The last few months have been marked in London by a series of resignations by national museum directors. Sandy Nairne has already left the National Portrait Gallery, Nicholas Penny is retiring from the National Gallery, and recently Neil MacGregor has announced that he is leaving the British Museum after 13 powerful years. All these men are in their 60s: their retirements are not surprising. And while the director of Tate remains brooding like a mountain peak above the clouds, the foothills beneath are full of movement: within weeks of one another the directors of Tate Modern and Tate Britain have announced forthcoming moves to posts overseas.
That news is more revealing than the retirements. It suggests the increasing international fluidity of jobs at the top – Chris Dercon is leaving for Berlin (and to direct not a museum but a theatre company) while Penelope Curtis is bound for the Gulbenkian Museum in Lisbon. But it also brings into question the current system of governance. Given that the Tate collections are shared between the galleries (as well as Tate Liverpool and Tate St Ives), there is no way they could be divided. But while the idea of an art historian as overall director was no doubt necessary when the new super-Tate was young, the system may not be valid long term: the individual directors cannot be sure they are master/mistress in their own house, as is suggested by the rapid succession in the directorship of Tate Modern (three in its first decade, and for some complex reason all non–British). The German ‘federal’ system, as practiced in Dresden or Berlin, by which the director-general is responsible for political relations, fund-raising and overall administration but leaves artistic decisions entirely to the directors of individual museums, may provide a model in the long term; at any rate the present system is creaking.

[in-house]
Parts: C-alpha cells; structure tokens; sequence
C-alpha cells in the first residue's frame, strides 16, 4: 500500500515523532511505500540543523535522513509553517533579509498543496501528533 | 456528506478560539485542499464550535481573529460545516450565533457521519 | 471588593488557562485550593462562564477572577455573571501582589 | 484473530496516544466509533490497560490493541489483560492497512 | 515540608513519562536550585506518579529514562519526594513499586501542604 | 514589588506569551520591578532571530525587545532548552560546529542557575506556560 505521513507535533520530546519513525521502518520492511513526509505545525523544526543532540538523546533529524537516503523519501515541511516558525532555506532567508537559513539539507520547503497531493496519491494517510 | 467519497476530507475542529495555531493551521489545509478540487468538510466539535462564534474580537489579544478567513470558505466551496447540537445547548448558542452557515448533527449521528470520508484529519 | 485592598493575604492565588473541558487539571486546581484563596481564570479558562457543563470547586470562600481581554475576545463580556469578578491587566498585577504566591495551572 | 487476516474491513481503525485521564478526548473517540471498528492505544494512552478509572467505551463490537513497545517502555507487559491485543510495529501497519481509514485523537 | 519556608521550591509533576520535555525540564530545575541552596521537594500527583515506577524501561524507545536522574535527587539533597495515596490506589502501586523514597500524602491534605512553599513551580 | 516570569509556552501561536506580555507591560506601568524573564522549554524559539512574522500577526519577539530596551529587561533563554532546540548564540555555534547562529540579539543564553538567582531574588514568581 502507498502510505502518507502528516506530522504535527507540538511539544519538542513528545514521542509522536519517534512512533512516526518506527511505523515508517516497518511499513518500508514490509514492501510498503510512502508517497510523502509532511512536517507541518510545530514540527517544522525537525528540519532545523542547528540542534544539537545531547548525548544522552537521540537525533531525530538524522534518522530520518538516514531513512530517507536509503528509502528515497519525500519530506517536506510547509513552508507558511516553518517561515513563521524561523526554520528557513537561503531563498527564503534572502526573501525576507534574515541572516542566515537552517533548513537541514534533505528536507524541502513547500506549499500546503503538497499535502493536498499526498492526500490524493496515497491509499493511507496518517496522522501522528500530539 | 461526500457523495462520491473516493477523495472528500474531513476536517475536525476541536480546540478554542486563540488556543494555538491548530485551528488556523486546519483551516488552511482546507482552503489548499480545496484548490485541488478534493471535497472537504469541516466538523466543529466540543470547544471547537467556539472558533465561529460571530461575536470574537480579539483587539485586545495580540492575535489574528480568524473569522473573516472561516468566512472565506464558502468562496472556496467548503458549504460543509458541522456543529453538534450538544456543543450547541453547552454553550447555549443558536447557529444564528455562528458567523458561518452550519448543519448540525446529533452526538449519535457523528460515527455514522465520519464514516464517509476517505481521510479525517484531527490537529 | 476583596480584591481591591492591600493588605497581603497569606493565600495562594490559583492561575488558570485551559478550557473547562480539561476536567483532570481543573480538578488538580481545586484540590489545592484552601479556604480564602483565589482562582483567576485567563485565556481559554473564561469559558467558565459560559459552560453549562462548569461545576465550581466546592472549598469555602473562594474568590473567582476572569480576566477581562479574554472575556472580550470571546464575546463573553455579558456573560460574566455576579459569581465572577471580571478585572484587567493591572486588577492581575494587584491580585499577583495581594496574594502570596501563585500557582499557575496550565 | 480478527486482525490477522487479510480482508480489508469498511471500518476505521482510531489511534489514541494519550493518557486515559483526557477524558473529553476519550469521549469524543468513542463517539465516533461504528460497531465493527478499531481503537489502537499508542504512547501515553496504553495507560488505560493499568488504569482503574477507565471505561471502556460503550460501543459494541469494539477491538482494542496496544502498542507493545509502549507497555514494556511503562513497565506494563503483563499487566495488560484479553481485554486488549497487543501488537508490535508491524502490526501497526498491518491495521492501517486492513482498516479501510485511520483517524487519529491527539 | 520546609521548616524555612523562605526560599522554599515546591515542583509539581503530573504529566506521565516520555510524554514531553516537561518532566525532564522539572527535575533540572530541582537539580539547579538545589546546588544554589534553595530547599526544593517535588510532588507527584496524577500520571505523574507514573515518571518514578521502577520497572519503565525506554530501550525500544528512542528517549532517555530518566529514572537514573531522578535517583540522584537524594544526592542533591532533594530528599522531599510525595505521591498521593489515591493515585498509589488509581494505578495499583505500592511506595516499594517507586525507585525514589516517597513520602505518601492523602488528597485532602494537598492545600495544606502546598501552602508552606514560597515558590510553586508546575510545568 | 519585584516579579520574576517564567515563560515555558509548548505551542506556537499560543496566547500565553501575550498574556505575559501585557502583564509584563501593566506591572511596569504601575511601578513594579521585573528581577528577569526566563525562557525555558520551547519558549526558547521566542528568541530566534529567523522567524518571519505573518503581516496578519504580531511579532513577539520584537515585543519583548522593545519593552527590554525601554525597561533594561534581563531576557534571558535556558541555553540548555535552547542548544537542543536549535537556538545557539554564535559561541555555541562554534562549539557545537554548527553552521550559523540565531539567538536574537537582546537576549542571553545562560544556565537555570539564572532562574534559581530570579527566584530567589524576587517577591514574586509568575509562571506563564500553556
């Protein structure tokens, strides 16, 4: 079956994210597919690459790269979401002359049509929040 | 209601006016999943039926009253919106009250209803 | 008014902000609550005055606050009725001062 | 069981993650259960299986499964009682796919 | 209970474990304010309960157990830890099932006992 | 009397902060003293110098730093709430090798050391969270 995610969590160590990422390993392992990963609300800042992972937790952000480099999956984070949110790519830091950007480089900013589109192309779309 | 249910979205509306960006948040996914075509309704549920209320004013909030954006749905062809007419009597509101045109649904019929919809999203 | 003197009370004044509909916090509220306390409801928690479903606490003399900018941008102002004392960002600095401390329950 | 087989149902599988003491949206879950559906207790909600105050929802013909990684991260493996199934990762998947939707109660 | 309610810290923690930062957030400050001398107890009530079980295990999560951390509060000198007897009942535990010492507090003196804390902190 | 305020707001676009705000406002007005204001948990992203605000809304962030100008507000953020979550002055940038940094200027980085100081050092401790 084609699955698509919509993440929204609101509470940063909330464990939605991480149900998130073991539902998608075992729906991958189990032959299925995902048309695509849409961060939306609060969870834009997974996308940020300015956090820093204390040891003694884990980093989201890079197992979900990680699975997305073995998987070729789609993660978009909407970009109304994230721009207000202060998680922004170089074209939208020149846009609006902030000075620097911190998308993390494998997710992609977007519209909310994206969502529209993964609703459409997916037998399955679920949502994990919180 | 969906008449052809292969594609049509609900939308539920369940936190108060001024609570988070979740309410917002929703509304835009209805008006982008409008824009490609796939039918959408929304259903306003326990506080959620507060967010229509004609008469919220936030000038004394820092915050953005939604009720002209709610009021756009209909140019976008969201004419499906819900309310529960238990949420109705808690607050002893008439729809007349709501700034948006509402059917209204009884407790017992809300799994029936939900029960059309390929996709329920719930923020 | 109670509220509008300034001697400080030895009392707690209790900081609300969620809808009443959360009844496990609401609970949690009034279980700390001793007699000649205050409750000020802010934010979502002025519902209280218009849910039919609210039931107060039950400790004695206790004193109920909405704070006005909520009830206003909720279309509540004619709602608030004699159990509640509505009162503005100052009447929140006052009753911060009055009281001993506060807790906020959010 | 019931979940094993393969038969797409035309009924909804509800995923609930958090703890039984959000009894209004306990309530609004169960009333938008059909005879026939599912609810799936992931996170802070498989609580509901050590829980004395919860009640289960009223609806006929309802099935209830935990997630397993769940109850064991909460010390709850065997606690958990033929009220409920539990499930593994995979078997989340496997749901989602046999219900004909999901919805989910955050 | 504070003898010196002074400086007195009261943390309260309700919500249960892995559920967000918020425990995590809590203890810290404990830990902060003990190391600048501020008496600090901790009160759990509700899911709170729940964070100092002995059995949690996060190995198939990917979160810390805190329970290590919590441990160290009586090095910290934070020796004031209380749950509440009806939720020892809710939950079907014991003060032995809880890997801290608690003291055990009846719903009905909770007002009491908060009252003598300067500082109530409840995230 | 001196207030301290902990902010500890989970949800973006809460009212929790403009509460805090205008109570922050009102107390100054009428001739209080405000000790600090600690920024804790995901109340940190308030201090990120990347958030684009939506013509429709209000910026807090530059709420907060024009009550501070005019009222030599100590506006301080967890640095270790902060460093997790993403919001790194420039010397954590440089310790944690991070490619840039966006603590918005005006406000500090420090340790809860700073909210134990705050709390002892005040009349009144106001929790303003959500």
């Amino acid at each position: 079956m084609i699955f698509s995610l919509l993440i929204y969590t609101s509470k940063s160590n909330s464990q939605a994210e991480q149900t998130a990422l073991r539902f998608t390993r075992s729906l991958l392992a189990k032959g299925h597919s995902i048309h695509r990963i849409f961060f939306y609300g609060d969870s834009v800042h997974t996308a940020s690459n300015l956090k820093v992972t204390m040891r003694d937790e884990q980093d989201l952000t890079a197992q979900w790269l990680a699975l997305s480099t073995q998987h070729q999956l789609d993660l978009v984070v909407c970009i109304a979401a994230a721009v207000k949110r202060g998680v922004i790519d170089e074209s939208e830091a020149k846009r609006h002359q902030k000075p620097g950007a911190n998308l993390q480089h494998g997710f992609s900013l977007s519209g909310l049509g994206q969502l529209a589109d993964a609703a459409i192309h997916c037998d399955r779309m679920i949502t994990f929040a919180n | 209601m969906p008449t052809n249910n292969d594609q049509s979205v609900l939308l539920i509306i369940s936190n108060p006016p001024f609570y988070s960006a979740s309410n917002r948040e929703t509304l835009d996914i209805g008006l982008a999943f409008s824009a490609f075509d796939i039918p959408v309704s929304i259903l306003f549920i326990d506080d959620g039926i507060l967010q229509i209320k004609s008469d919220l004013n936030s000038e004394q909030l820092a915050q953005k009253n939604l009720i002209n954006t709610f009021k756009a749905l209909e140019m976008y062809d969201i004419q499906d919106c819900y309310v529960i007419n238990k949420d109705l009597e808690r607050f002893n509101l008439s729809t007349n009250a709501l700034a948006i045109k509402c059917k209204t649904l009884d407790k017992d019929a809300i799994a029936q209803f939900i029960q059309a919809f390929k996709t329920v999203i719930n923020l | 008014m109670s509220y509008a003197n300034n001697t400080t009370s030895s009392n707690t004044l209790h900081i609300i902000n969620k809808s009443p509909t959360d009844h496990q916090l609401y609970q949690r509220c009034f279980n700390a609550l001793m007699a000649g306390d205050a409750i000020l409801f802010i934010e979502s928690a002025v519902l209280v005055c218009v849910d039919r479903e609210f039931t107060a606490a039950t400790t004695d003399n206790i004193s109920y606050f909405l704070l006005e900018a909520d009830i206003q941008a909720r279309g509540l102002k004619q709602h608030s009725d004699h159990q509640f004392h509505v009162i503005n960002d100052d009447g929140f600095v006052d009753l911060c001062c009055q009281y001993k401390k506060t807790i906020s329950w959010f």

In modern Britain, the obligations required of the national museum director are multiple and only in part exciting, especially in times of continuing financial stringency as government finds it hard to grasp the huge benefits our national museums offer the country. No doubt the jobs currently on offer – the British Museum and Tate Britain – will attract plenty of applicants (though it’s hard to imagine, say, an Italian heading up Tate Britain). Recent, or relatively recent, appointments have shown various trends. On the negative side, the tradition by which museum directors of regional museums moved to London positions has dried up. More positively, a less nationalistic approach to public appointments has meant that foreign-born directors have moved to London (there are currently two German-born national museum directors) and that British curators, such as Nicholas Cullinan at the National Portrait Gallery and Gabriele Finaldi at the National Gallery, have gained experience overseas before being appointed to London directorships – though it’s unlikely that American museum directors would be willing to accept a three- or four-fold drop in salary to move to London.
Appointing Young Turks seems to be the trend. Both Nick Cullinan, and Abraham Thomas who arrived at Sir John Soane’s Museum two years ago, are in their 30s, while Gabriele Finaldi at 50 might be counted as a senior Young Turk. It will be intriguing to see whether the British Museum – the most sensitive and demanding of posts – goes the same way.